Created in 1989, Martin Kippenberger's Das Ende des Alphabets presents the viewer with three letters, X, Y and Z, which loom over the viewer. Each of the letters has been created out of different materials mounted on wood: the X from inflated rubber, the Y from cork and the Z in acrylic. Kippenberger has shown a perhaps surprising practicality: included in the work is the crate emblazoned with its title, and also a bicycle pump. These are not behind-the-scenes storage elements, but are instead part of its very fabric: the very device used to inflate one of the letters also serves the purpose of deliberately deflating its authoritative appearance. This work perfectly and eloquently demonstrates Kippenberger's incredible ability to create works that manage to function on a number of levels, both conceptual and autobiographical, forming part of his general, unbridled assault through myriad media upon the art world at large. It comes as no surprise to find that examples of this work have featured in several of Kippenberger's most important exhibitions, not least the retrospective that opened in Geneva in 1997, only shortly before the iconoclastic and hugely influential artist's untimely death.
The title of Das Ende des Alphabets has a grandiose, rhetorical air that seems to introduce intellectual, political and ontological concepts and debates; at the same time, it is resolutely just what it claims to be: the end of the alphabet. This title appears in part to have evolved from Das Ende der Avantgarde, an earlier work consisting of a group of numbered wooden silhouettes of balloons with numerals attached to
them. This numerical theme continued in his contribution to the Aperto exhibition at the 1988 Venice Biennale, where an installation also entitled Das Ende der Avantgarde was shown alongside his famous Tankstelle Martin Bormann and one of his earliest lamppost sculptures. Das Ende des Alphabets thus dates from the period of Kippenberger's first major sculptures, also coming just after his so-called 'Peter' works, which it resembles in its pseudo-practical appearance.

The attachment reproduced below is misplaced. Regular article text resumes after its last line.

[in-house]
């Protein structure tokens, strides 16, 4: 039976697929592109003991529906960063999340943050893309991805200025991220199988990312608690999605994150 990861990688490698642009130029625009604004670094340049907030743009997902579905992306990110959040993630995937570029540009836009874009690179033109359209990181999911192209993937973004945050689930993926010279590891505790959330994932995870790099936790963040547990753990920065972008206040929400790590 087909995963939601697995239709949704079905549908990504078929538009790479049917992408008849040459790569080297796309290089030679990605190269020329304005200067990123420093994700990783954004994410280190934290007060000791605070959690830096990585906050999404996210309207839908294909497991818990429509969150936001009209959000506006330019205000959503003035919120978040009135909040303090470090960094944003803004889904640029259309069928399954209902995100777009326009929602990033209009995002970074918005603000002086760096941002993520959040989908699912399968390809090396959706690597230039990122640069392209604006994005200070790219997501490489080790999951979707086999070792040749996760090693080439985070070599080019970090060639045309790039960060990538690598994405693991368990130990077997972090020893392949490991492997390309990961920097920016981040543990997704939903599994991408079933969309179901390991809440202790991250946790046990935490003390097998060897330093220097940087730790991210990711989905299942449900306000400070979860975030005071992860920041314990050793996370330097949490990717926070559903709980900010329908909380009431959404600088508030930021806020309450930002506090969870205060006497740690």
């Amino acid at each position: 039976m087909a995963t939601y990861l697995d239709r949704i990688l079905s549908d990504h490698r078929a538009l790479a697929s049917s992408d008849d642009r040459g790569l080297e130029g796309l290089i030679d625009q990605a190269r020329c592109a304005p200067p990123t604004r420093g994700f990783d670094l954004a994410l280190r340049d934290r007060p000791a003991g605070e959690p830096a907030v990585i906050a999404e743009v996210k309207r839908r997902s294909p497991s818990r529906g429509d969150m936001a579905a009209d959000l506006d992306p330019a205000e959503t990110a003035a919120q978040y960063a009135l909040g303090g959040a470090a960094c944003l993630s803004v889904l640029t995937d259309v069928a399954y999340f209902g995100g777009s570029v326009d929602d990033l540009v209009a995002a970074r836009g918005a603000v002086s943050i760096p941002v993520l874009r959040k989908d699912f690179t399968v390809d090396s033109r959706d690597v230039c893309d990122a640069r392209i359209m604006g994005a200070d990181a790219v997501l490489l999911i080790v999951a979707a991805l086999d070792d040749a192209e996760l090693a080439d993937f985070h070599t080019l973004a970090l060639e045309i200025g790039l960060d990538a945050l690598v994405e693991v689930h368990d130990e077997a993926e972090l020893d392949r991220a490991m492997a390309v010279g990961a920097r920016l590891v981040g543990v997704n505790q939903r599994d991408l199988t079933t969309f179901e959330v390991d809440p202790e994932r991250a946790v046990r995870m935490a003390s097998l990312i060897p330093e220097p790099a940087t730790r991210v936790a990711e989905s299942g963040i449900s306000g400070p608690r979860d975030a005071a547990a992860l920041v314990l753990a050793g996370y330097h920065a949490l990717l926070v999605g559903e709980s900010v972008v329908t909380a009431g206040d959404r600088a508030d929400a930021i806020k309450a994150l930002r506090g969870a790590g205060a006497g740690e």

In 1989, Kippenberger had created a book in a small edition which continued the numbering theme of Das Ende der Avantgarde. The book, the deliberately-misspelt Das Ende der Avandgarde was in part a tribute to the imminent birth of Kippenberger's child, a daughter born in 1989. Looking at the wood-mounted cork, acrylic and rubber letters in Das Ende des Alphabets, the themes of children's toys and education can be seen to play their role here, invoking Kippenberger's own status and role as a father, one which he himself questioned when taking his drinking into consideration. The ABCD taught to children is here approached from the opposite, less practical end.
The appearance of this box of only three letters from the 'far' end of the alphabet, which is like an over-sized toy, also references Minimalism. That seminal art movement from the 1960s, which has been referred to as 'ABC Art', for instance in Barbara Rose's 1965 essay of the same name in Art in America, is here undermined with bravado by Kippenberger, an artist who himself worked in the United States, where Minimalism was centred, and lived in Los Angeles, frequenting many of the American artists who worked and exhibited in Germany. The forms of the X, Y and Z all have an abstract quality when shown at this scale, yet that abstraction is undermined by the unavoidable, inherent presence of meaning, of signification in these letters.
Even the materials wryly undermine the Minimal aesthetic. The presence of the box, which itself recalls, say, Donald Judd's sculptures, adds another layer of disruption to the Minimal legacy; here, the cuboid sculpture has been demoted, denigrated, by acquiring a purpose and becoming useful as a container for the letters and for a humble bicycle pump which can inflate the 'X'. Just as, a year earlier, Kippenberger had gleefully desecrated a grey painting by Gerhard Richter by incorporating it in a coffee-table which he then deliberately sold at a loss (Modell Interconti), so here too, the artist is questioning the entire nature and cult of the art world, challenging and toppling its hierarchies, insisting as he did in so much of his work that every artist is a human being. It was in this way that Kippenberger embodied the end of the self-proclaimed avant-garde, or at least, its nemesis.